Although the protocol in this proposal and the AXI-Stream protocols are not interoperable, it is possible and straightforward to define components that are functionally compliant (without exceptions) with both the protocol in this proposal, making use of a subset of it, and the AMBA AXI4-Stream or AXI5-Stream protocols. Such components will require an adapter to match the AXI-Stream protocols, but the adapter will not require any logic gates.

The AXI4-Stream protocol is pervasively used in the industry and well regarded, and the ability to define components functionally compatibile with it is highly desirable. At the same time, some of the technical features of the AXI-Stream protocols (most importantly the restrictions on the TDATA signal, which prevent the use of arbitrary data/payload shapes), as well as the license under which it is distributed, make it unsuitable for use as-is in the Amaranth ecosystem.


The Avalon-ST protocol is specified in the openly available Intel 683091(2022.09.26) document (section 5) and is similar in some respects to this proposal. The Avalon-ST specification is merely referenced here as a point of discussion.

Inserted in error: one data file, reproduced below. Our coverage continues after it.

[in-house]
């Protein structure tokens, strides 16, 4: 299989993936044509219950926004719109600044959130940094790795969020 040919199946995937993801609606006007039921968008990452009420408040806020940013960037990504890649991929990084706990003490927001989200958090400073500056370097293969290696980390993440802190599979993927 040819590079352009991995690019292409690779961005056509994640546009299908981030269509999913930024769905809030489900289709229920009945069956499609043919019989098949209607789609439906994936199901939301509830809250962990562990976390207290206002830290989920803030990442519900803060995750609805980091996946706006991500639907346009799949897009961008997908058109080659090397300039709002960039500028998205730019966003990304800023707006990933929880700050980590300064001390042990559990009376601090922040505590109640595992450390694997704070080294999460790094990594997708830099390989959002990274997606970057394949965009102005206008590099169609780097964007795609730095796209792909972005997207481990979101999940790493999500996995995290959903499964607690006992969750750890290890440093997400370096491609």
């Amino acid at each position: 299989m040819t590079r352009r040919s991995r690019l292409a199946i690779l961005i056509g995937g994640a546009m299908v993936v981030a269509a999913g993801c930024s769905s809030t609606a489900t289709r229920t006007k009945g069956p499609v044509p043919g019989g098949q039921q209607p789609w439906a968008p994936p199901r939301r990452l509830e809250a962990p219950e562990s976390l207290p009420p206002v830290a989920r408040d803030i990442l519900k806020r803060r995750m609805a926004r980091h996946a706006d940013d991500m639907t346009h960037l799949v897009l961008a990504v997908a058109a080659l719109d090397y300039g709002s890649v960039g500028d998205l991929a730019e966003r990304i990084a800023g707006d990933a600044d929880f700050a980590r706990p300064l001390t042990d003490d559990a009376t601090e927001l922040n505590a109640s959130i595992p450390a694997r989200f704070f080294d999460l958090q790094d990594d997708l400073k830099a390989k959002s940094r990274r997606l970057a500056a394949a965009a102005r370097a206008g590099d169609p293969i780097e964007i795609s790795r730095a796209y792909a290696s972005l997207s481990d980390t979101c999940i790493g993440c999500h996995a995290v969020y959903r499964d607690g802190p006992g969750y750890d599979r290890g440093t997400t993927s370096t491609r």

The Avalon-ST protocol is similar to this proposal, but includes some additional features. Note that "practically" below means "formally the wording may be different but it is not expected that this will ever cause any incompatibility in practical use". To compare them:

  1. Avalon-ST signal data can carry 1 to 8192 bits, not restricted to a power of 2 or a multiple of 8, and can be omitted. Avalon-ST includes a provision for bytes, but the byte size can be any number from 1 to 512 bits. This is practically identical to this proposal.
  2. Avalon-ST does not require inclusion of any of the signals, even ready and valid. This proposal mandates their inclusion but allows tie-off to constant 1.
  3. The rules for asserting ready and valid in Avalon-ST when the components are configured with readyLatency = readyAllowance = 0 are practically the same as rules for asserting ready and valid in this proposal. Some of the behavior in Avalon-ST is implicitly specified; the valid signal is required to be registered at the source, which defines its behavior during reset (that matches this proposal). However, the readyLatency > 0 or readyAllowance > 0 configuration has no equivalent to this proposal (or the other stream interfaces being compared).